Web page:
Neknomination spurs positive action


Durban - It started with a letter from a class of Grade 11 pupils who did not have a school library, and culminated in a Neknomination. Now, MTN has become the first of South Africa’s cellular network operators to agree to provide its subscribers with access to Wikipedia free of data charges.

It was two years ago that pupils from Sinenjongo High in the Joe Slovo Park township in the Western Cape first started petitioning to get free access to the online encyclopedia on their cellphones, to help them with their schoolwork.

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It started with a letter from a class of Grade 11 pupils who did not have a school library, and culminated in a Neknomination.

Moved by their appeal, a team from the Wikimedia Foundation flew to the country to film their request.

In the video clip, the pupils explain that while 90 percent of them had cellphones, they could not afford to buy a lot of airtime, and that in Kenya and Uganda, free access to Wiki-pedia was already a reality.

Shortly thereafter The Mercury published an open letter from Stellenbosch University education researcher Nic Spaull, addressed to chief executives of Vodacom, MTN and Cell C, challenging them to “put the world’s knowledge in the hands of millions of South African youths”.

Last week, tea brand Five Roses threw down the gauntlet in the form of a Neknomination – in keeping with the local trend of putting a positive spin on the worldwide drinking game.

MTN responded with a video clip of its own to the pupils of Sinenjongo, telling them that it would grant their wish.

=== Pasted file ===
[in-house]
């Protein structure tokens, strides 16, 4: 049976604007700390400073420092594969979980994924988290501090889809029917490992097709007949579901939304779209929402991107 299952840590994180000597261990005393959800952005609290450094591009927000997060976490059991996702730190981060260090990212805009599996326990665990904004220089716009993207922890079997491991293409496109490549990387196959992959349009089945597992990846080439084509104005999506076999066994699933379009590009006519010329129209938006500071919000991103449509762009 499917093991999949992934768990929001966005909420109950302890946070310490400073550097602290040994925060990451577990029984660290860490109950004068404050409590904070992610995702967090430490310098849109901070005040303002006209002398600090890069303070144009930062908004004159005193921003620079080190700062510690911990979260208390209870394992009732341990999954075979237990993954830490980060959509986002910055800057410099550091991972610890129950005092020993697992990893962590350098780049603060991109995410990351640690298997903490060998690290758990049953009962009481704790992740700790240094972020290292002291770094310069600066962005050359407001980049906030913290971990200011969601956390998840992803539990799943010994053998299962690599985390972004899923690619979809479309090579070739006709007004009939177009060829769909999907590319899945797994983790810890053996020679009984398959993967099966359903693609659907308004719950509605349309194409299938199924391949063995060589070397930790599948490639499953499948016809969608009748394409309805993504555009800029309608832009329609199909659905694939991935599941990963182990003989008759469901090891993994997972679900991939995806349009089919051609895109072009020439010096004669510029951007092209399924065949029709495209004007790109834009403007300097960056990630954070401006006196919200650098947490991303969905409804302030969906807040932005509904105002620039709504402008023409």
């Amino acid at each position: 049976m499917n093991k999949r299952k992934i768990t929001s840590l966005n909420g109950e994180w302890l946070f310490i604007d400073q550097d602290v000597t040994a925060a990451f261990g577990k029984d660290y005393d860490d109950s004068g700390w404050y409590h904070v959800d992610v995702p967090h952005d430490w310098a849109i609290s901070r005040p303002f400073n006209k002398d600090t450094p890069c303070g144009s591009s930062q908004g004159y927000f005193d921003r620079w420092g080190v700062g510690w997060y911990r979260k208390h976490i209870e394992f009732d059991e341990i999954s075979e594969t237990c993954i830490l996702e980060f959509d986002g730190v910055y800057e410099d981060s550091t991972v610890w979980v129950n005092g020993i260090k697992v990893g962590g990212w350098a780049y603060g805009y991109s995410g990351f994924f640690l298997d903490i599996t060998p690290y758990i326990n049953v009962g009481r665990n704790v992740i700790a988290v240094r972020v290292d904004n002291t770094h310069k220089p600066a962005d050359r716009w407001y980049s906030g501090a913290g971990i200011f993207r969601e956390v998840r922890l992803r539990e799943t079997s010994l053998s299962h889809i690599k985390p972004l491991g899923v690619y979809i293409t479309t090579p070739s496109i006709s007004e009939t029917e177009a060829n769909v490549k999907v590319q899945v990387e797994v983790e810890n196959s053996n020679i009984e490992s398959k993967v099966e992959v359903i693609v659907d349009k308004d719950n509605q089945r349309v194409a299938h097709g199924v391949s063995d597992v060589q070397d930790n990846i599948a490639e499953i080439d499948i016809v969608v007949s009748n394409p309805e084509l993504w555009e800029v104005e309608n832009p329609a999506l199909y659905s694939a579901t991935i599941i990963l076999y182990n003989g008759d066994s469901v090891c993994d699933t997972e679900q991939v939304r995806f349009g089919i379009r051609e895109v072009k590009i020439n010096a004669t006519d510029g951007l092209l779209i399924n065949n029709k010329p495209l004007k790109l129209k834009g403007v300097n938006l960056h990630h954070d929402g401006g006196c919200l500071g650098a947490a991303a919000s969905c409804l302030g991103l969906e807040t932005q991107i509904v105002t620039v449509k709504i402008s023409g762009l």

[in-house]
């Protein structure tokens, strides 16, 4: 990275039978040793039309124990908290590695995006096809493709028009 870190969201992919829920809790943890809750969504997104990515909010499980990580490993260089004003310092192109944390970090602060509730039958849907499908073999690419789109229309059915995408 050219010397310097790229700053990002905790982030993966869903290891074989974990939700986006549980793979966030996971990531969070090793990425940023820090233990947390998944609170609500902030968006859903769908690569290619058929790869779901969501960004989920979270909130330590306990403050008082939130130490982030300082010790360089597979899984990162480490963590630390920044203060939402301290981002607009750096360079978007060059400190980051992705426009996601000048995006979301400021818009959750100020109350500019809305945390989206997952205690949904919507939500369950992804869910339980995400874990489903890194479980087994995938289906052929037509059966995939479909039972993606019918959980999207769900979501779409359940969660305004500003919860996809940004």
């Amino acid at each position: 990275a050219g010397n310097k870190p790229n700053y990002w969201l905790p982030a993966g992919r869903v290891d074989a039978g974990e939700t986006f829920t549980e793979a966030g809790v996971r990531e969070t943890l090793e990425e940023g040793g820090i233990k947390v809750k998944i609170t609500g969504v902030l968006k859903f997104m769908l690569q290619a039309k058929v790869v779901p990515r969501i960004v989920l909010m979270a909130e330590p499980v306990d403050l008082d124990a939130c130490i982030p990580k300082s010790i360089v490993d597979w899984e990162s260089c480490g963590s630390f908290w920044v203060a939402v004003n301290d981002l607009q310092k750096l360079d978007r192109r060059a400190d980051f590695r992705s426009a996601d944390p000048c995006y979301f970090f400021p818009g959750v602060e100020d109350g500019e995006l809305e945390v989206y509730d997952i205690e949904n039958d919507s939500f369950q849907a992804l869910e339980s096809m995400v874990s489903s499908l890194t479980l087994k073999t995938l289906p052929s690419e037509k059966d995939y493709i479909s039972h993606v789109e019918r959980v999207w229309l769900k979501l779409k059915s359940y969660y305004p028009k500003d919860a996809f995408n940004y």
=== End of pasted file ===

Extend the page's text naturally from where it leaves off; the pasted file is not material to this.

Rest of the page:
Asked if it would follow suit, Vodacom said it was exploring a programme to give pupils free access to educational content that was “broader than Wikipedia”.

Telkom Mobile said that it was evaluating its options on how to offer free access to Wiki-pedia as a standalone value added service.

Cell C had not yet responded by the time of going to press.

Spaull expressed his excitement, saying that people did not realise what a difference free access to information made for children living in poor and isolated areas.

“A 2010 survey showed that only 13 percent of schools have any access to the internet and if we exclude Gauteng and the Western Cape that figure plummets to five percent. Yet many of these children have phones that could access Wikipedia if not for the data charges which have now been waived on MTN. So this is really exciting,” Spaull said.

MTN’s free Wikipedia access will be effective from the end of the month. - The Mercury

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